March 7-14, 2015
Astronauts experience important physiological adaptation to weightless environment, including bone loss, muscle atrophy, cardiovascular deconditioning, and vestibular disorientation. Physiological deconditioning will be even more challenging in future long-duration space missions, for example to Mars, in which astronauts will be exposed to microgravity for six to eight months before landing without external help to support egress. Artificial gravity (AG) is a comprehensive countermeasure that could prevent physiological deconditioning during extended exposure to microgravity, particularly if it is combined with exercise. Here, we are investigating the effect of short-radius centrifugation combined with ergometer exercise on human physiology, particularly on the cardiovascular system.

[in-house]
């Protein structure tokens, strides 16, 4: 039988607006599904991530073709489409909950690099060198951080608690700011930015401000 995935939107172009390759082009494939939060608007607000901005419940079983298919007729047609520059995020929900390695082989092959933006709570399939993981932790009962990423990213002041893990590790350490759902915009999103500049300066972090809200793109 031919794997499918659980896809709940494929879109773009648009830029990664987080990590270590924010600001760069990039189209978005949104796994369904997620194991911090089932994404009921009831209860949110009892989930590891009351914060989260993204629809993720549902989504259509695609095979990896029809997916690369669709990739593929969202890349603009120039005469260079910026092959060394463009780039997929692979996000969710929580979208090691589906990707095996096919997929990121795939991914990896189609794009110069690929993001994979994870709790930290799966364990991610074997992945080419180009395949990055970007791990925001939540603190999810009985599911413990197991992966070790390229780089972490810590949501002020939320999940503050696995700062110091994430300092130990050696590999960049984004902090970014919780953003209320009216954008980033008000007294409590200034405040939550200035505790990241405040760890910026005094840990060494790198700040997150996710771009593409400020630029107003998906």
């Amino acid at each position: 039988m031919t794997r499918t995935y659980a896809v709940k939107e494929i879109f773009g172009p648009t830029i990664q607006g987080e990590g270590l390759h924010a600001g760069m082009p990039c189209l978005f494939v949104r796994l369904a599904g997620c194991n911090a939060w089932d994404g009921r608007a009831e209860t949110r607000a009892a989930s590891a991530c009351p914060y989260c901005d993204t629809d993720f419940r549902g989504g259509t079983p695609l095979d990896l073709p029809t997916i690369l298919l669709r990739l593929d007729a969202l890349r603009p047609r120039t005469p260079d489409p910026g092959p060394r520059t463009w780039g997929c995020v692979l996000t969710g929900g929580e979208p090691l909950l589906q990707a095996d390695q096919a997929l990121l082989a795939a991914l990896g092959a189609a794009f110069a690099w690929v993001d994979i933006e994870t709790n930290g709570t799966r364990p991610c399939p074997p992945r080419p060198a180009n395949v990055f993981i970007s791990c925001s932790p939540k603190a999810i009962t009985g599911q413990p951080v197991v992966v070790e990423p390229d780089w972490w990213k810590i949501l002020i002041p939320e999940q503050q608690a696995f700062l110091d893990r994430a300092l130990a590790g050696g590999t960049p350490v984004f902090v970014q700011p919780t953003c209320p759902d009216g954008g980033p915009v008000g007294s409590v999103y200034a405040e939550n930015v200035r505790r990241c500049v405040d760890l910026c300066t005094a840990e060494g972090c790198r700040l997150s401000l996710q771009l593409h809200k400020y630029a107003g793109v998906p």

One subject is tested under three different levels of AG: 0g (no centrifugation), 1g, and 1.4 g (g levels measured at the feet). At each AG level, the subject completes a 25 min bicycle ergometry exercise protocol with three different exercise intensities: warm-up (25W), moderate (50W), and vigorous (100W). Continuous cardiovascular variables (heart rate, blood pressure, pulse pressure, stroke volume, cardiac output, and vascular resistance) are measured at heart level using a ccNexfin system (Edward Lifescience). Preliminary results show that the extent to which the cardiovascular system responds to artificial gravity depends on the gravity level being applied, suggesting that artificial gravity combined with exercise may be effective as a countermeasure against cardiovascular deconditioning in space.